The purpose of this page is to cover topics related to modeling automobiles, trucks, bicycles, motorcycles, construction equipment, and other vehicles in S-scale. In addition to bringing life to your model railroad, modules, or dioramas, there is also a larger community of hobbyists who enjoy collecting, modifying, and super-detailing 1:64 automobiles.
There are literally thousands of 1:64 (or close thereto) models available today. Then, add to that the ones that were manufactured in the past several decades that are likely still available on the secondary market.
The only issue the modeler may encounter is the so called "box scale". While a lot of models are labeled as "1:64", not all of them are exactly a 1/64th reduction of the real-world model. Some manufacturers have taken the approach of creating models that fit within a certain physical box size. This makes it more cost-effective for them to have their products manufactured and shipped than if the models were true down-scaled ones. For a lot of the vehicles, this makes the models come out very close to true 1:64, but you will have to use your judgment. It depends on your modeling philosophy, i.e. how much of a stickler are you to having a true 1:64, accurate model, or how close is "good enough"?
There are companies that make models that are extremely accurate to the 1:64 ratio, and you will likely find that reflected in their retail prices.
The slot car hobby comes with powered racing cars. These are sometimes referred to as "HO scale" and sometimes marketed as "1:64". In reality, most of these cars are around 1:76 scale models. When that hobby was first created in Europe, the cars and road systems were developed to be compatible with the British OO-scale (which is 1:76 scale that runs on HO-scale track). Again, one could use these in S-scale layouts, but one would have to evaluate the car's accuracy on a case-by-case basis, usually by inspecting (and perhaps measuring) the model in person in the store before purchase. Buying them online would only be recommended if the seller offers free returns.
There is a handy grid card included in the April 2014 NASG Dispatch for quickly checking to see if a model vehicle is within 1:64 scale.
This article by Ted Larson shows where he compared 1:64 scale station wagon models available back in 2015 how they scaled out against the real-world measurements of those cars.
There are a number of model manufacturers that, today, produce reasonably accurate, die-cast, ready-to-run models. We have listed the ones that are actively producing models today, below. If the company itself has a web site, those are provided as links. There were a number of other companies that used to make die-cast models that are now no longer in business (see our Product Gallery section for the full listing). There are lots of die-cast retailers who carry these brands.
These companies produce ready-to-run plastic models.
These companies produce models that will require a bit of work to get them to a finished state.
We have an article about how to decipher the model, or SKU, numbers used by Hartoy for their trucks.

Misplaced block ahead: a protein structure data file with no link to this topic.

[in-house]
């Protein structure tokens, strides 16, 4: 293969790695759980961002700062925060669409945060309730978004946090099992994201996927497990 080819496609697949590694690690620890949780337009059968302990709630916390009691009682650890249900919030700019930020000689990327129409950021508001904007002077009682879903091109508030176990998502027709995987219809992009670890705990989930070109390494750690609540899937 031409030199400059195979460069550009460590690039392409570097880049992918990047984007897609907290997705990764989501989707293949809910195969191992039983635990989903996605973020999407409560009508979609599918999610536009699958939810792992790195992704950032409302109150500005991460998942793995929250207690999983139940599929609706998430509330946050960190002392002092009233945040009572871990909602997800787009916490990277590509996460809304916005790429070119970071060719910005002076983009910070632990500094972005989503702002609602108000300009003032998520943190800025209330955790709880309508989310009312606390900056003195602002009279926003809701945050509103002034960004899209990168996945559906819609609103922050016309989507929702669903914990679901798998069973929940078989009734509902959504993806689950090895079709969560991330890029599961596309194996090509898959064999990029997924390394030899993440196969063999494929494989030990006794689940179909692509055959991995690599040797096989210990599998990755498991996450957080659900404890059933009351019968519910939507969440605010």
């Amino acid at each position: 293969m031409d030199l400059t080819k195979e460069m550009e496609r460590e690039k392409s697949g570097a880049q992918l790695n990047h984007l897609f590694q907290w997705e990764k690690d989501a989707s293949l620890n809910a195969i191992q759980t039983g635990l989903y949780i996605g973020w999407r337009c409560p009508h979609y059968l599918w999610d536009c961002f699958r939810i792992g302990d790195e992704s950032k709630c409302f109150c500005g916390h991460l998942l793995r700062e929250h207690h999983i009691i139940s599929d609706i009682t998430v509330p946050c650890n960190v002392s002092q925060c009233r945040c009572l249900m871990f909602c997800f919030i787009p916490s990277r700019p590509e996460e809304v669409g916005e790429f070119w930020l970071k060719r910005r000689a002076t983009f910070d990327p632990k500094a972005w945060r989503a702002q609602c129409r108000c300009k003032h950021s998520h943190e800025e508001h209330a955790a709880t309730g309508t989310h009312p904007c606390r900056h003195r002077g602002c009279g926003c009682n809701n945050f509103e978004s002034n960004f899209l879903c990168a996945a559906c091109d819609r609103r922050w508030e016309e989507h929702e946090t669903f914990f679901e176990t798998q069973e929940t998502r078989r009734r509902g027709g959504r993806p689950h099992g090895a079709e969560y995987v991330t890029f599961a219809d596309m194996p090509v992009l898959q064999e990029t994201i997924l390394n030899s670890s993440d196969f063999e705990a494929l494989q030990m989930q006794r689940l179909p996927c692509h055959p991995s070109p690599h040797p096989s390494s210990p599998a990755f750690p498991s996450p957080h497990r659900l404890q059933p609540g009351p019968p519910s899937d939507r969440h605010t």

Roy Meissner, an occasional manufacturer of S-scale trucks, feels that, while nice models, most of the Hartoy bodies are longer than what was often used on those trucks. All Hartoy bodies are 16 feet long. However, his research has shown that 14' or 12' were more common for the time-frame of those trucks. He has cut up many Hartoy trucks and put different bodies on them, including dump, coal, cattle, milk, and van bodies. A few examples are shown here.
Barry Pazan has stopped manufacturing S-scale model trucks. Roy Meissner has indicated that he may purchase Barry's molds.
Ted Larson reports that removing the decals from an M2 automobile was accomplished by applying non-acetone finger nail polish remover using a small paint brush, followed by using Q-tips to apply 91% isopropyl (rubbing) alcohol. There was only minimal impact on the model's paint layer. Be sure to experiment on a non-critical model, first.
Jerry Poniatowski says he has had success using enamel reducer (available at automotive paint supply shops) on Hot Wheels models, and strongly recommends not using lacquer thinner, as that will remove the paint layer. Note that enamel reducer will also remove the painted-on trim, such as the chrome strips, and it will also fog the windshield glass. It should be used outdoors.
Gaylord Gill provided this explanation of how he simulated dirty windshields.
"On my Shell panel truck, I did the effect of a dirty windshield scraped clean by the wipers. I was inspired to do this for two reasons: I wanted to tone down the shininess of the paint, and there were already nice windshield wipers cast into the vehicle. Obviously the tricky part is cutting out masks of the appropriate pattern. In this case I stuck a piece of blue masking tape onto my mat board and selected a length of 1/4" tubing to use as a guide for the arc (you want the diameter of the tubing to be about twice the length of the wipers). I pressed the end of the tubing onto the tape and ran an X-acto blade around to cut out a piece representing most of a full circle. Next, I marked the approximate center of that circle, and cut straight lines along the radii to get two pie-shaped segments of tape that were each a little more than a quarter-circle. Then it is a simple matter to stick the masks onto the windshield, aligning one side of the mask to the wiper. I also wanted to keep the side windows "clean", so I covered each window with tape, used a ball-point pen to burnish the tape tight to the edges of the window-frame, and worked my blade around to cut away the excess. There were small windows in the rear doors that I decided would be "dirty". After shooting the entire vehicle with clear matte spray, and allowing it to dry, I peeled off the masks to reveal the original glazing."